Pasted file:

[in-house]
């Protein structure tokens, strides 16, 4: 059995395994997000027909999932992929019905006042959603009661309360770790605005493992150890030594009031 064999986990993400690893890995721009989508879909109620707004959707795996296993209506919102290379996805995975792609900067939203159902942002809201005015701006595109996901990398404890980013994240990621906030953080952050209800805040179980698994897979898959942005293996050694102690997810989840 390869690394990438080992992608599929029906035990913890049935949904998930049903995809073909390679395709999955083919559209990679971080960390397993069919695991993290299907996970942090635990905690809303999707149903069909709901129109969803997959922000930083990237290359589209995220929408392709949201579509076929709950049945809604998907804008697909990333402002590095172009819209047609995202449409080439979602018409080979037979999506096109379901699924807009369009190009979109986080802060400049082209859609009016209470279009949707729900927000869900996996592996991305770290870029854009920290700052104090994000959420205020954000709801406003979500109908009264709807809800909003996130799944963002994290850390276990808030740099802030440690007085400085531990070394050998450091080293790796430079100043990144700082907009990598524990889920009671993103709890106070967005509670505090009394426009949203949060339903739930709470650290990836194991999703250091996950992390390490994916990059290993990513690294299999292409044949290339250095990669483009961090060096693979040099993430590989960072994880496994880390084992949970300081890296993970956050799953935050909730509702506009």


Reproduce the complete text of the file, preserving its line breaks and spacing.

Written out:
[in-house]
């Protein structure tokens, strides 16, 4: 059995395994997000027909999932992929019905006042959603009661309360770790605005493992150890030594009031 064999986990993400690893890995721009989508879909109620707004959707795996296993209506919102290379996805995975792609900067939203159902942002809201005015701006595109996901990398404890980013994240990621906030953080952050209800805040179980698994897979898959942005293996050694102690997810989840 390869690394990438080992992608599929029906035990913890049935949904998930049903995809073909390679395709999955083919559209990679971080960390397993069919695991993290299907996970942090635990905690809303999707149903069909709901129109969803997959922000930083990237290359589209995220929408392709949201579509076929709950049945809604998907804008697909990333402002590095172009819209047609995202449409080439979602018409080979037979999506096109379901699924807009369009190009979109986080802060400049082209859609009016209470279009949707729900927000869900996996592996991305770290870029854009920290700052104090994000959420205020954000709801406003979500109908009264709807809800909003996130799944963002994290850390276990808030740099802030440690007085400085531990070394050998450091080293790796430079100043990144700082907009990598524990889920009671993103709890106070967005509670505090009394426009949203949060339903739930709470650290990836194991999703250091996950992390390490994916990059290993990513690294299999292409044949290339250095990669483009961090060096693979040099993430590989960072994880496994880390084992949970300081890296993970956050799953935050909730509702506009």